traffic carpeted areas like I'd seen in furniture
stores and museums.  She covered the couch
and upholstered chairs with clear fitted plastic.
Through the shininess, I could see
the possibility of plush fabric soft to the skin.
I could imagine comfort, but could feel only
a sticky slickness that made me want to sit on the floor.
I was not allowed in her pink-walled
bedroom, with its Degas prints
of backstage ballerinas lacing their slippers.
On her Sears and Roebuck French Provincial dresser,
a plastic troupe of two-inch dancers all en pointe,
their arms extended like wings.

Over the years, Fain Rutherford has worked as a soldier, lawyer, university lecturer, rock-climbing guide, survival instructor and at-home-dad.  He currently resides in the shrub steppe desert of central Washington State.  His recent poems appear or are scheduled to appear in Right Hand Pointing, Pyrokinection, Poetry Quarterly, Midnight Circus, Halfway Down the Stairs, Furious Gazelle, Front Porch Review, Eunoia Review, Connotation Press, and Apeiron Review.

Sunday, May 8, 2016

A Poem by Bill West

Shadow Play

At that moment
when some other
gazes from your eyes
Though you always knew
a shadow lurked there

when some other
hand puts you on
like a glove
a puppet pointing
a gesture of
alien countenance

Though you fight
that cold intent
the uninvented
the unsympathetic
barbarian at the gate
come to pillage and
despoil, towers topple
and the gates gape wide

But after amongst
cinders and dust
when you are alone
prone, marshall
of regret you will
search behind
other eyes
for shadows.

Bill West writes poetry and flash fiction.  He lives in Shropshire, UK and he is the Micro Fiction editor at The Linnet's Wing.  His writing has been widely published online and in print.  He is a Pushcart Prize nominee.

Saturday, May 7, 2016

A Poem by James B. Nicola

History of a Page

I grew up in snow country, where my best
friend was, after my cat, a certain oak.
Broad-shouldered as a varsity upperclassman,
he gave rides to many of us at once.

But he didn't look like an oak for a whole year.
In summer he stood symmetrical, supportive, flush
with green life--almost virile, the kind of creature
you might choose for a friend, but would have you for one

whether you wanted him or not, or wouldn't care.  He took
all the kicks and stomps we doled out, and didn't mind.
Lolling, we could be quiet, in his arms,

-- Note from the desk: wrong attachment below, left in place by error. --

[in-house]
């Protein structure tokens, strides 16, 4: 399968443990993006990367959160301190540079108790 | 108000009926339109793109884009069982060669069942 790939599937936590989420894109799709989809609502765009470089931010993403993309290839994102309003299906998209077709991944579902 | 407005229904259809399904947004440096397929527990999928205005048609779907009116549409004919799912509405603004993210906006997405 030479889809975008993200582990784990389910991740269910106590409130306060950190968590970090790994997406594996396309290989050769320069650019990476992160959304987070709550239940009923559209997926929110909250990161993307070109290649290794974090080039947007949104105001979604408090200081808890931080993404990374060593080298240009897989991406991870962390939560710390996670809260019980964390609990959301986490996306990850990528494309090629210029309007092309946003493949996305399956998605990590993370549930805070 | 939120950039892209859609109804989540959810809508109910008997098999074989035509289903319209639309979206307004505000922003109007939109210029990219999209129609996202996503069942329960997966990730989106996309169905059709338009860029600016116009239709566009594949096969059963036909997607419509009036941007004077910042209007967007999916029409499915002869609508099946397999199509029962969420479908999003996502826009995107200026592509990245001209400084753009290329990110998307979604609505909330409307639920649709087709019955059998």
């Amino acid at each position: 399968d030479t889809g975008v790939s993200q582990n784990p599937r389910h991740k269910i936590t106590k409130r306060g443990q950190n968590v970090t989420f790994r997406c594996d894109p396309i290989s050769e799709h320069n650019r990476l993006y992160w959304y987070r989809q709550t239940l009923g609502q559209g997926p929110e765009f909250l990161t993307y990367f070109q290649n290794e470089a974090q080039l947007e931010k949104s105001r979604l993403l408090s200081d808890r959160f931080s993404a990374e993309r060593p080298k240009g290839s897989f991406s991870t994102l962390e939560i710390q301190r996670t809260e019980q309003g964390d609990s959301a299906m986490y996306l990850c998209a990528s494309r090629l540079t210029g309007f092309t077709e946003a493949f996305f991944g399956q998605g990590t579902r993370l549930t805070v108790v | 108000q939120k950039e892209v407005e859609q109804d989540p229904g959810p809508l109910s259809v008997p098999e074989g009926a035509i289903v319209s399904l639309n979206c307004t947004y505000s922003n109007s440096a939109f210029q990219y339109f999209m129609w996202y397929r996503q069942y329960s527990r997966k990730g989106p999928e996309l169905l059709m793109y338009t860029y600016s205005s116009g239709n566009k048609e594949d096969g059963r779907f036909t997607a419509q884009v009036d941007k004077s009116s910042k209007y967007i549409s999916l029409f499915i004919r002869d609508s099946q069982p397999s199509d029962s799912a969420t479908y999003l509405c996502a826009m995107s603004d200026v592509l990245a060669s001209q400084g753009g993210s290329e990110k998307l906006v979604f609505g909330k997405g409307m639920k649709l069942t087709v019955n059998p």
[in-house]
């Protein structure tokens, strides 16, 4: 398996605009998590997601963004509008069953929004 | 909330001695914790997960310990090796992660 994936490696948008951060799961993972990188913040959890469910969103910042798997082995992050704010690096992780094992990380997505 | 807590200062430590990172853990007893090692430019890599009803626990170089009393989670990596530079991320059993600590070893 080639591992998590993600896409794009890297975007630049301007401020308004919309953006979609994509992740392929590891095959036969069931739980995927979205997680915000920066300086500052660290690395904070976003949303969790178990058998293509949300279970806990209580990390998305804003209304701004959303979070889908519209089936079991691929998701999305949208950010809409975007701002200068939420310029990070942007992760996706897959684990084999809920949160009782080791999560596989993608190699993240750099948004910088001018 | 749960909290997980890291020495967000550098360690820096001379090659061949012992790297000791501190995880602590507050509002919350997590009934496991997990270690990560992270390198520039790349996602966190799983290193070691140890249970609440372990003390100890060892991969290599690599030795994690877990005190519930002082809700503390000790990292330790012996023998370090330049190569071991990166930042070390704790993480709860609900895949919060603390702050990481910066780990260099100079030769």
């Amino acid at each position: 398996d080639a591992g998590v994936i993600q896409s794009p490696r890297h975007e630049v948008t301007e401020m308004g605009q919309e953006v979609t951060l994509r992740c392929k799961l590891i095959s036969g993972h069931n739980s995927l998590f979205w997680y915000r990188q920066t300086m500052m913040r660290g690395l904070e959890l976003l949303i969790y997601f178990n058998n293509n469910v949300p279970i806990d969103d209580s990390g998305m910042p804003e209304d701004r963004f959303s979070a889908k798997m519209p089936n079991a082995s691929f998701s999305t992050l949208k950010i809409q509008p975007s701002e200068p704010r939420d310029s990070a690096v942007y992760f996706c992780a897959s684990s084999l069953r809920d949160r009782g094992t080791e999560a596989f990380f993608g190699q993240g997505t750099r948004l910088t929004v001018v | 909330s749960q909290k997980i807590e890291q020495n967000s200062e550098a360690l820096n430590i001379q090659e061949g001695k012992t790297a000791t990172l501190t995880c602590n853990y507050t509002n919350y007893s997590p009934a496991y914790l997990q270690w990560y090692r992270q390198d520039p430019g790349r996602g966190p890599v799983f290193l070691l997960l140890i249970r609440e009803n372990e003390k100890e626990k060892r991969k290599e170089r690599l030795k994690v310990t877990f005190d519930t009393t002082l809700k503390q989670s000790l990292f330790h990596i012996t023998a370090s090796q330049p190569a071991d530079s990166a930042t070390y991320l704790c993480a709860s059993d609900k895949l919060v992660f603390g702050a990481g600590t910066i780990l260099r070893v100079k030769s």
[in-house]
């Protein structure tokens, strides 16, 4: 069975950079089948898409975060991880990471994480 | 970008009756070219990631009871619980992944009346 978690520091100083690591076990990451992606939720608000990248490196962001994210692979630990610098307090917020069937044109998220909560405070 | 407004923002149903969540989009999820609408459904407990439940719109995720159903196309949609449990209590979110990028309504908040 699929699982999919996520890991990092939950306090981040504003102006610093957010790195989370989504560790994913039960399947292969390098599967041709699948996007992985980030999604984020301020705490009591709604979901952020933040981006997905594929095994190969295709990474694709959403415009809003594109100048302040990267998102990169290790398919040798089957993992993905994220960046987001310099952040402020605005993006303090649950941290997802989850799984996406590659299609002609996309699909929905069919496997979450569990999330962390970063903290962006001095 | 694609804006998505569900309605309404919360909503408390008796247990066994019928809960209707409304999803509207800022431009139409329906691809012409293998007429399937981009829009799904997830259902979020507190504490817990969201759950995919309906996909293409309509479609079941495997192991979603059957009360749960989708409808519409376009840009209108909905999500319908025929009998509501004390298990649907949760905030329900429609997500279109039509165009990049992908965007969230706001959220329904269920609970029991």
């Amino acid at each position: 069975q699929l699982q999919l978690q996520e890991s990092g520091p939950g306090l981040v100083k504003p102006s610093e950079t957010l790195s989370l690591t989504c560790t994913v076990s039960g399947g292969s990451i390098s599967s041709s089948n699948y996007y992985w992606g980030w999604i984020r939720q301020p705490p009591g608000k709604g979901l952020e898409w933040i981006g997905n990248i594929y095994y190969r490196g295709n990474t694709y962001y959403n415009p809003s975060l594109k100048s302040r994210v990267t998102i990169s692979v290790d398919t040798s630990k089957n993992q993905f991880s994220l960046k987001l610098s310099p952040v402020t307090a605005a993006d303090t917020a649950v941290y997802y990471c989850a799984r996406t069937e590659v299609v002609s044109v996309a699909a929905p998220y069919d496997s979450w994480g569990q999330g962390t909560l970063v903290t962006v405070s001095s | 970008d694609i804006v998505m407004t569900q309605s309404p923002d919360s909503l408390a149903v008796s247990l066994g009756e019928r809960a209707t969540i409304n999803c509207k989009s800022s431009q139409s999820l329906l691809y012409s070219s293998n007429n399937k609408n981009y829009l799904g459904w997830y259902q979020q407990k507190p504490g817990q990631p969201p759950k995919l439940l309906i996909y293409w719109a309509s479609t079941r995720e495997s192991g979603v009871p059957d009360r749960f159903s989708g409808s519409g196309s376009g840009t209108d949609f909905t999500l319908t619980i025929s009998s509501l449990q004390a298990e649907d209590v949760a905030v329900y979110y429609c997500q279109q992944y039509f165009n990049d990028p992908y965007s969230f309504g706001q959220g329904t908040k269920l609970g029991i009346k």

whatever the fracas below.

But he turned into a barren frail thing come winter,
shivering and naked so that even when the paths
were not snow-laden, I'd walk around his woods
so as not to embarrass him in his senescence.

But I'd come right back to him each spring, dependable
as--spring, and tell him all the news of what
had happened to me over the winter (which was never much,
since it was winter) and ask him, How are you?

Now as I write, I have learned that our woods
have been chopped down by the paper mills.
And as I hold this leaf, white, cool, and open,
I feel that oak gripped gladly in my hands.

James B. Nicola follows poets Frank O'Hara and Stanley Kunitz and humorist Robert Benchley with his first collection of poetry, Manhattan Plaza,  as a New York author originally from Worcester, Massachusetts.  His second collection, Stage to Page:  Poems from the Theater, will be out in 2016.  James has been widely published in periodicals including Kind of a Hurricane Press (several times), Rattle, and The Southwest and Atlanta Reviews,  and has won several poetry awards.

Friday, May 6, 2016

A Poem by Anca Vlasopolos

A Lot More than Half Way

          in our dark woods
notches on trees        aluminum tabs nailed
tell us

          from here on
you're on the path of the orphan
you lose your best love
a leg    a knee               one or more of your senses

          as we crawl on
we grow thankful
          for the small mercies
half a day's

Anca Vlasopolos published the award-winning novel The New Bedford Samurai; the award-winning memoir No Return Address:  A Memoir of Displacement; three collections of Poems, Cartographies of Scale (and Wing) (2015); Walking Toward Solstice (2012); and Penguins in a Warming World (2007); three poetry chapbooks, a detective novel, Missing Members, and over two hundred poems and short stories.  She was nominated several times for the Pushcart Award in poetry and fiction.

Thursday, May 5, 2016

A Poem by Dayna Patterson


     My daughter! O my ducats! O my daughter!

                                          -- Merchant of Venice

Rumor has it I traded my mother's turquoise ring
for a monkey.  Truth is I would never trade it,
the only memento I have of her.  I remember her body
bent over a counter, preparing dough for matzah,
in the days before we could afford servants,
the soup of her smell warming me.  Her illness
was slick, stole her with shadow hands too quick.
My father's lukewarm care for me grew cold
from counting all his coins, ducats for daughters.
All the gold could not bring her back.  Poor ghost.
Would he miss me--or the money--most?